by Cindy Davis Meixel, writer/photo editor.Watch video
If we could gaze into each American flag and see its collective stories – every battle fought, courageous act, life lost, peaceful day, grateful glance, parent weeping, child pledging – we would look up in awe for hours at the tales and emotions unfolding with each graceful wave on the wind.
The opportunity for such gazing and reflecting is available each day at the entrance to Pennsylvania College of Technology. There, a massive, majestic Old Glory gathers its own stories of a riverside community in reverence, overflowing with allegiance to the red, white and blue. From an energetic octogenarian embodying the essence of an American flag “pied piper” to dedicated preschool children toting donation jars of loose change for the landmark’s maintenance, everyday patriots are stitching together a legacy of local loyalty, thread by thread, act by act.
The 1,800-square-foot American flag, the largest permitted to be flown on a pole, was first raised on its 120-foot post at the college’s entrance more than 12 years ago, thanks to the combined efforts of college and community leaders, most notably, the beloved local flag-waver, 83-year-old Anthony L. DiSalvo. It was DiSalvo who pleaded with numerous community organizations to install the large flag in a highly visible locale, and it was the college that ultimately honored his request.
“It’s in an outstanding location,” DiSalvo enthused. “Everyone coming up and down the highway, traveling by Williamsport, gets to see that flag. I get a lump in my throat every time I see it.”
Indeed, emotions run high for the high-flying flag and are most evident on June 14, when DiSalvo leads the annual God, Country and Community Flag Day March to the college’s entrance. The spirited tradition will celebrate its 30th anniversary in June and has grown in participation from approximately 150 to 850 patriots.
Accompanying the event are local musicians performing patriotic tunes and a sea of miniature flags held aloft by eager marchers, many of whom are area Boy Scouts and Girl Scouts. Himself a Boy Scout with more than 70 years of service, DiSalvo, a longtime scoutmaster, says it was through Scouting that he first learned to respect the American flag and sing its praises, so he hopes to pass that devotion for the flag onto youngsters.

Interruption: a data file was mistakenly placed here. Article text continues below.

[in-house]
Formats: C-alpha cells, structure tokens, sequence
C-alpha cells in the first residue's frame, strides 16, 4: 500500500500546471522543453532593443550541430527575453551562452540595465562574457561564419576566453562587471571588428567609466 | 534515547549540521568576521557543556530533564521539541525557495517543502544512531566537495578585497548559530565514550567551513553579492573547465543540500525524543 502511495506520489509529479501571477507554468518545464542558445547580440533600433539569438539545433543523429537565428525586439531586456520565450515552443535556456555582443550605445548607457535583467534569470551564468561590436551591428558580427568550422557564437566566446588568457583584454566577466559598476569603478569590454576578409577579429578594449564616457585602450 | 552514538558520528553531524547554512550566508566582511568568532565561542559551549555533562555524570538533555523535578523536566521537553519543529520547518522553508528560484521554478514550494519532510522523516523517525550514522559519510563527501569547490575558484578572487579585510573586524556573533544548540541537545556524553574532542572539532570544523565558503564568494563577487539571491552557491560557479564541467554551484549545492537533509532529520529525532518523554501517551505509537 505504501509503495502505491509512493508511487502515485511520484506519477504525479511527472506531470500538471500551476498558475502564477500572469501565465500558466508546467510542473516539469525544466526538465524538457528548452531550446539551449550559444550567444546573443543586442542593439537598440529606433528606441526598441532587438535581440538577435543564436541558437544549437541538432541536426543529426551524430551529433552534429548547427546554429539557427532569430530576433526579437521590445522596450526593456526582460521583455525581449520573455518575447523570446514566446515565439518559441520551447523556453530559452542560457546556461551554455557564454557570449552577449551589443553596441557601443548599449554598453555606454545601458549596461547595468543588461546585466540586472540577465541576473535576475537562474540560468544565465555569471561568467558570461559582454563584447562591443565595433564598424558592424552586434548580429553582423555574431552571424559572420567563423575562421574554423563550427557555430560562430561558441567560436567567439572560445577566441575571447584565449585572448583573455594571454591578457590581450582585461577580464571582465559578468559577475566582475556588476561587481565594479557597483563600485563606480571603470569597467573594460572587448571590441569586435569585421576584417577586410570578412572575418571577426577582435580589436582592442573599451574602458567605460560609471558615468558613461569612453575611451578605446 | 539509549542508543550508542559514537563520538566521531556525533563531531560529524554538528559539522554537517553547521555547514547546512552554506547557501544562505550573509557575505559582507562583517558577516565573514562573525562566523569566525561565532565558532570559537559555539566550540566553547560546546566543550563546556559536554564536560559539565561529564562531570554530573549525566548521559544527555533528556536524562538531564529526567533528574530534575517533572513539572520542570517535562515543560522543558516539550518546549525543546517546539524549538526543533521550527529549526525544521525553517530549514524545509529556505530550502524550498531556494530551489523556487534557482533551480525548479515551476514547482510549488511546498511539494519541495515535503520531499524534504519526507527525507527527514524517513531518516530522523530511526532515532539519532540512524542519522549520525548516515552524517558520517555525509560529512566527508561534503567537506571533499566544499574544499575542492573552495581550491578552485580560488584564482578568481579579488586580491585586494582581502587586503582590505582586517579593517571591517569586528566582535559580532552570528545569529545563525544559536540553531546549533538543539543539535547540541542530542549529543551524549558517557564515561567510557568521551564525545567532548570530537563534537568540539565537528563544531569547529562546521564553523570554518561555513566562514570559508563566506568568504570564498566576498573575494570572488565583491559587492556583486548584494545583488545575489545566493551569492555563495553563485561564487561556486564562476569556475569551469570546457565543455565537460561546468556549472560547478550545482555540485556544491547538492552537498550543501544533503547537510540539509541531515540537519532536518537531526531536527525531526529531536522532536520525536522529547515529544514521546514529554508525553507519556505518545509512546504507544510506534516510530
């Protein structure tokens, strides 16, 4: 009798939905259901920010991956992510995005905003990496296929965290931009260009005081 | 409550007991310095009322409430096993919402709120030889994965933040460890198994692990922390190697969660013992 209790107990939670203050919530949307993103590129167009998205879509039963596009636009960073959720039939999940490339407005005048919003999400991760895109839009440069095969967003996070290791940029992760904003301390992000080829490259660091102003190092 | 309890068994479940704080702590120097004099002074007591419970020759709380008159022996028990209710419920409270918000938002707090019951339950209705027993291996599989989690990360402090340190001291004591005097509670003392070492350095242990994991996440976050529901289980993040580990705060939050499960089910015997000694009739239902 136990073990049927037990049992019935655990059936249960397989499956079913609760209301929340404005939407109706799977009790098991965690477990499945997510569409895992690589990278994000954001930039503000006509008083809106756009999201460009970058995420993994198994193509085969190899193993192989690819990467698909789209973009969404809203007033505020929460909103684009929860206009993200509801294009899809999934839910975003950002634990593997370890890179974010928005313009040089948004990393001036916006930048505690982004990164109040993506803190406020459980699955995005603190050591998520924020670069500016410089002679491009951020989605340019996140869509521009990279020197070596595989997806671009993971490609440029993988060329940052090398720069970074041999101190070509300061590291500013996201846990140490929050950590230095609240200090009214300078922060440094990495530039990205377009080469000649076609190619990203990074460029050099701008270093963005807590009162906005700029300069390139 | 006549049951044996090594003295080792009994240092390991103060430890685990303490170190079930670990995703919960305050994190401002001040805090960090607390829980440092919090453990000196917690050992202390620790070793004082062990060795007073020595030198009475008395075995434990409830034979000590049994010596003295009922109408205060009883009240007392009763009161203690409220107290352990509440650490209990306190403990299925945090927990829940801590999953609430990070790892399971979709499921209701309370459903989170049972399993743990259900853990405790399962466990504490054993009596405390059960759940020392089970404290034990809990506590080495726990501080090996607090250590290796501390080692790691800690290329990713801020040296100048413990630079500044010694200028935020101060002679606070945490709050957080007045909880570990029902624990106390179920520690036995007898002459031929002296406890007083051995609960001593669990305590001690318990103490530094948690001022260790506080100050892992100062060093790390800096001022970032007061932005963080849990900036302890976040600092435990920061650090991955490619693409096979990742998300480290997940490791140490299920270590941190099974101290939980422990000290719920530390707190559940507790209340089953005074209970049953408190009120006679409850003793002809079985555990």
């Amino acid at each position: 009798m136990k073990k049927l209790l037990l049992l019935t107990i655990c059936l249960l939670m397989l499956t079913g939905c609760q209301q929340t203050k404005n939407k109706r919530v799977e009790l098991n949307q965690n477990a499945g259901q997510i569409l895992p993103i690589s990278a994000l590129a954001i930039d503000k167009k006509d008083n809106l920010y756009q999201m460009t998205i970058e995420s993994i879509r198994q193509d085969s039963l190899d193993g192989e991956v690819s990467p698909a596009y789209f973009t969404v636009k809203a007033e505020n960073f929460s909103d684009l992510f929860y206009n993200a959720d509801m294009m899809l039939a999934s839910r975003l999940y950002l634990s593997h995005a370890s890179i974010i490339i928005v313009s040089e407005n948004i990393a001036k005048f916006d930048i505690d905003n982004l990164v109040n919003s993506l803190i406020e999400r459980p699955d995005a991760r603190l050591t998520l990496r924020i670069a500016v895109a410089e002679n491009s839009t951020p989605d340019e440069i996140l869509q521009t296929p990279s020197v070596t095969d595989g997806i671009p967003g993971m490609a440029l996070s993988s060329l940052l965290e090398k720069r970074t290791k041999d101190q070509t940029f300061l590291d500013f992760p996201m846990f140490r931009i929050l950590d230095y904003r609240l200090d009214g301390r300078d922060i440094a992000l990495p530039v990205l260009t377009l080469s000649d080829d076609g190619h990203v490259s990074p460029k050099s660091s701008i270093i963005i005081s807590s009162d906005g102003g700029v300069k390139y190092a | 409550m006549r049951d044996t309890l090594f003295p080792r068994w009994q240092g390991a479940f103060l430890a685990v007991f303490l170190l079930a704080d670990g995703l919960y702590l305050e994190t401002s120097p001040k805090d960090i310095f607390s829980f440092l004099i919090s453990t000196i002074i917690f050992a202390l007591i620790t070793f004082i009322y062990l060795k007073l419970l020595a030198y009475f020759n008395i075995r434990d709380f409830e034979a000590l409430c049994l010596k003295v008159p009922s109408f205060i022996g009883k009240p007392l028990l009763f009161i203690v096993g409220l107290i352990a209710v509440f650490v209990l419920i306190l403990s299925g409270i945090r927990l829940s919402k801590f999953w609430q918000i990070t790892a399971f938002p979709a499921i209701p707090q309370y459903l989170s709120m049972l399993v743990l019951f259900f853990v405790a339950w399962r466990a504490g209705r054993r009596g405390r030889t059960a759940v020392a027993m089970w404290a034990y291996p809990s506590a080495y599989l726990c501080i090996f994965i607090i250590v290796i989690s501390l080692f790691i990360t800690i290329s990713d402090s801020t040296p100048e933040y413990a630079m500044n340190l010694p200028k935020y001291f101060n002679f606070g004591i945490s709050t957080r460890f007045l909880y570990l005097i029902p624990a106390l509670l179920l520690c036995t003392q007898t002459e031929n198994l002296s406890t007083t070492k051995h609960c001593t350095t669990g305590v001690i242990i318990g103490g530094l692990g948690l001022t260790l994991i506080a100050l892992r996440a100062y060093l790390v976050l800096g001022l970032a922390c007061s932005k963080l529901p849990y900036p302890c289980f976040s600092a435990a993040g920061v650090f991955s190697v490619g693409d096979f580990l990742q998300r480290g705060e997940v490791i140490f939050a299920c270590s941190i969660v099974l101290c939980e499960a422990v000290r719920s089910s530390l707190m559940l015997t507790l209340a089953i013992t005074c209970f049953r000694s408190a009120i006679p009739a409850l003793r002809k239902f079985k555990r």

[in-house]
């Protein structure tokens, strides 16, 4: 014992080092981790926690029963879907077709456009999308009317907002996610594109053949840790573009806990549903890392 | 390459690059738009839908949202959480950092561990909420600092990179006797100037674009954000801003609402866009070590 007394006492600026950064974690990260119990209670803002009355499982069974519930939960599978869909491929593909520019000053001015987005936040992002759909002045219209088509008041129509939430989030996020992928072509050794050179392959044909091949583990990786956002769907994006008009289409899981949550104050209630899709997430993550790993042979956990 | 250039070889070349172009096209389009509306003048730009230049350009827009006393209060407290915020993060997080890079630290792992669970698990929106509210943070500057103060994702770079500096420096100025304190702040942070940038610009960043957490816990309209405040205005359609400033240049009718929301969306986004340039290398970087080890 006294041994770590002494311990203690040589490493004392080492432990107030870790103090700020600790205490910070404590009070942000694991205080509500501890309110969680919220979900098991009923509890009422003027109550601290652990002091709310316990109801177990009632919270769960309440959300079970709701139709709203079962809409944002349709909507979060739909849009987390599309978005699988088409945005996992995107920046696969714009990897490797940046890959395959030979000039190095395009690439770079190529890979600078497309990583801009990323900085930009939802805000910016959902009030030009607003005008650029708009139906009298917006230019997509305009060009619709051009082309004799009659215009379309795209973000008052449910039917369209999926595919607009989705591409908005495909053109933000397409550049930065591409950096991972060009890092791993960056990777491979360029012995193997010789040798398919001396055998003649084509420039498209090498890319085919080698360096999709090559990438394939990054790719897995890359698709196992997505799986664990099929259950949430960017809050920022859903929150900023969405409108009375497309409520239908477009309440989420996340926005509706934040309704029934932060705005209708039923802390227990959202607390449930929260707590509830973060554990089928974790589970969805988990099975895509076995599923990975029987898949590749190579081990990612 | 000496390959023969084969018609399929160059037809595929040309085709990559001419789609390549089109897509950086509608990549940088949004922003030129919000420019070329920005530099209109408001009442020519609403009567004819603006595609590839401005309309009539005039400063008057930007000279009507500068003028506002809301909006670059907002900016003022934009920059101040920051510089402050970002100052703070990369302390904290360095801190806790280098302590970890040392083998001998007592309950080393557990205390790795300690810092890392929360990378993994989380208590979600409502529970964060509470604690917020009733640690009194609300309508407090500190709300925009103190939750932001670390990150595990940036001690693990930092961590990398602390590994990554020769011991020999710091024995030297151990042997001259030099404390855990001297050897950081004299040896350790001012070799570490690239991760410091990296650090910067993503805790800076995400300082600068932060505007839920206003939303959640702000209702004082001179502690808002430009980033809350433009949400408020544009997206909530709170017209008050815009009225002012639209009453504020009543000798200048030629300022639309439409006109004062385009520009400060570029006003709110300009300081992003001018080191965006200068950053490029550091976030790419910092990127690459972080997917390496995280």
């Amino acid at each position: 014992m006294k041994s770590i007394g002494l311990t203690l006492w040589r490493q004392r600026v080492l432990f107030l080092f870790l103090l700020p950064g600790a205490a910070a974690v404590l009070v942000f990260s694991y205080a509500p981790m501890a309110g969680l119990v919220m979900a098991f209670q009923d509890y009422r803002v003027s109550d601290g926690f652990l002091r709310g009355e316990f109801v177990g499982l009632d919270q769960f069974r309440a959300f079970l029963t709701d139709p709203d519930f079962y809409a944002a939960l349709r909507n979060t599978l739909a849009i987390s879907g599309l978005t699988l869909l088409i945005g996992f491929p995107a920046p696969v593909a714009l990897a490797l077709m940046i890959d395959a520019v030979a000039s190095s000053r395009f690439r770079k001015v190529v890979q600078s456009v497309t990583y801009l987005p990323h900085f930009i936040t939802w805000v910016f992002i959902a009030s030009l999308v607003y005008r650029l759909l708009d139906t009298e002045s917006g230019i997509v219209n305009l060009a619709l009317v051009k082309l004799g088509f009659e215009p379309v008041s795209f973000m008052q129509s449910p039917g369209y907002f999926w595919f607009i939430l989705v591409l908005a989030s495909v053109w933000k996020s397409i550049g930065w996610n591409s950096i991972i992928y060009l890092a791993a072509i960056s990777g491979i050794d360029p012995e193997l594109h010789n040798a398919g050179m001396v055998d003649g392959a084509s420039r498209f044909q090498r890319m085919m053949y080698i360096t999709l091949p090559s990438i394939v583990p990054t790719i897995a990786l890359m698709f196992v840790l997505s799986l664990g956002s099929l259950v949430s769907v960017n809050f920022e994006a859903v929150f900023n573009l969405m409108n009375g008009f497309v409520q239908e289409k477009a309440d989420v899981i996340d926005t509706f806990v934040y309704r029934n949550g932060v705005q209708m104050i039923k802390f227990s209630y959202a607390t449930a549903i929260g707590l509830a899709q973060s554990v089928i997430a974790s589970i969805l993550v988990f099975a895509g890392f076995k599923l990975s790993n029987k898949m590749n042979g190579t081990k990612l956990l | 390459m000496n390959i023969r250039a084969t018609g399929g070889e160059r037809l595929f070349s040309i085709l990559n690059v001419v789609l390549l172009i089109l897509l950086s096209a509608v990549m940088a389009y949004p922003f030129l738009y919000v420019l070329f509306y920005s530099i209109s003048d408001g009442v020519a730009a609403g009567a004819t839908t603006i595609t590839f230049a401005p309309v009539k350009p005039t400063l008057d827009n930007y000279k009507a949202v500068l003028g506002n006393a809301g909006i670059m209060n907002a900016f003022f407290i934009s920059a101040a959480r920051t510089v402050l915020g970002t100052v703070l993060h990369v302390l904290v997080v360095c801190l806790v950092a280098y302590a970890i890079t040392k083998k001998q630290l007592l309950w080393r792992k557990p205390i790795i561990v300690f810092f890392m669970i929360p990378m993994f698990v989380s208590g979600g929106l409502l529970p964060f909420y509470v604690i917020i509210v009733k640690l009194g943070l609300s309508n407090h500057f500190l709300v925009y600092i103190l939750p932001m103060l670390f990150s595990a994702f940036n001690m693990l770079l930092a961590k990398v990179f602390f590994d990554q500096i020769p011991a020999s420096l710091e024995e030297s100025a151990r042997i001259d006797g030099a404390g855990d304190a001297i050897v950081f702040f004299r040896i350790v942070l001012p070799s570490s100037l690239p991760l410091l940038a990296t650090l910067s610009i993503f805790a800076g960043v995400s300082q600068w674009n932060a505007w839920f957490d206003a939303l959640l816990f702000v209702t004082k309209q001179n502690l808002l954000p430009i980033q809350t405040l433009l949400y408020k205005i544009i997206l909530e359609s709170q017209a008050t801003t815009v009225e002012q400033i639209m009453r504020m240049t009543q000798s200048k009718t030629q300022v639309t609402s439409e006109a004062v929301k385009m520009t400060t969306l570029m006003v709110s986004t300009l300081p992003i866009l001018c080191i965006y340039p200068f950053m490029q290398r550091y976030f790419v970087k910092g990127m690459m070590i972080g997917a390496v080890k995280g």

"I get a lump in my throat
every time I see it."
Among his most faithful fans are children enrolled at Little Treasures Preschool in South Williamsport, where the curriculum includes flag history, as well as an ongoing effort, since 2001, to raise money for the acquisition of replacement flags for the community landmark.
“After 9/11, I wanted to do something, a community service project in our own community,” explained Laurie Randall, a teacher at Little Treasures. “The children were learning about their country, and I was teaching them what the flag means … and I wanted to focus their attentions on something they could actually see.”
Thus began their connection to the flag at Penn College.
Randall encouraged her preschoolers to begin collecting coins for the flag and conducted Flag Jar Days, during which the children would dress in red, white and blue and dump their small jars’ contents into a larger collection bank. The project and donations grew – to the point where DiSalvo was being invited to visit the preschool to receive a check, typically in excess of $1,000 annually.
To date, Little Treasures’ children have donated nearly $11,000 to the flag’s maintenance fund, administered by the Williamsport-Lycoming County Flag Committee.
“I never imagined it would grow into something of this magnitude, but that’s the power of education,” Randall said. “It’s pretty amazing, considering these are 4- and 5-year-olds who’ve raised this kind of money.”
The preschool teacher says her students have adopted a sense of pride, as well as ownership, over the flag.
“I told them it is their flag,” said Randall, “and they really do look at that flag and think it’s their flag.”
DiSalvo said, when he’s out in the community, he is regularly greeted by former Little Treasures preschoolers who are now teenagers. Over the past 11 years, Randall said, nearly 400 children have been involved in flag education and donations.
The community landmark definitely requires attention – financially and physically. Each flag costs approximately $2,700 and flies for about six weeks before it requires repair due to wind stress. A flag normally lasts through three repair cycles.
To support the flag’s monetary needs, DiSalvo and other members of the Williamsport-Lycoming County Flag Committee actively seek donations and aim to raise sufficient money to permanently endow a fund for the flag at the Williamsport Lycoming Community Foundation.
The flag’s day-to-day needs, from raising and lowering to replacing, are attended to by members of Penn College’s General Services staff. The collegiate caretakers see to it that not only the flag, but its lights and landscaping, are kept in tip-top shape.
Although the flag is on Penn College grounds and tended to by college staff, William J. Martin, retired senior vice president and a member of the Williamsport-Lycoming County Flag Committee, is quick to point out that the flag does not belong to the college, but to the community.
“I really believe the flag is a symbol
for the entire community,” Martin said, “and the community has certainly risen
to support it.”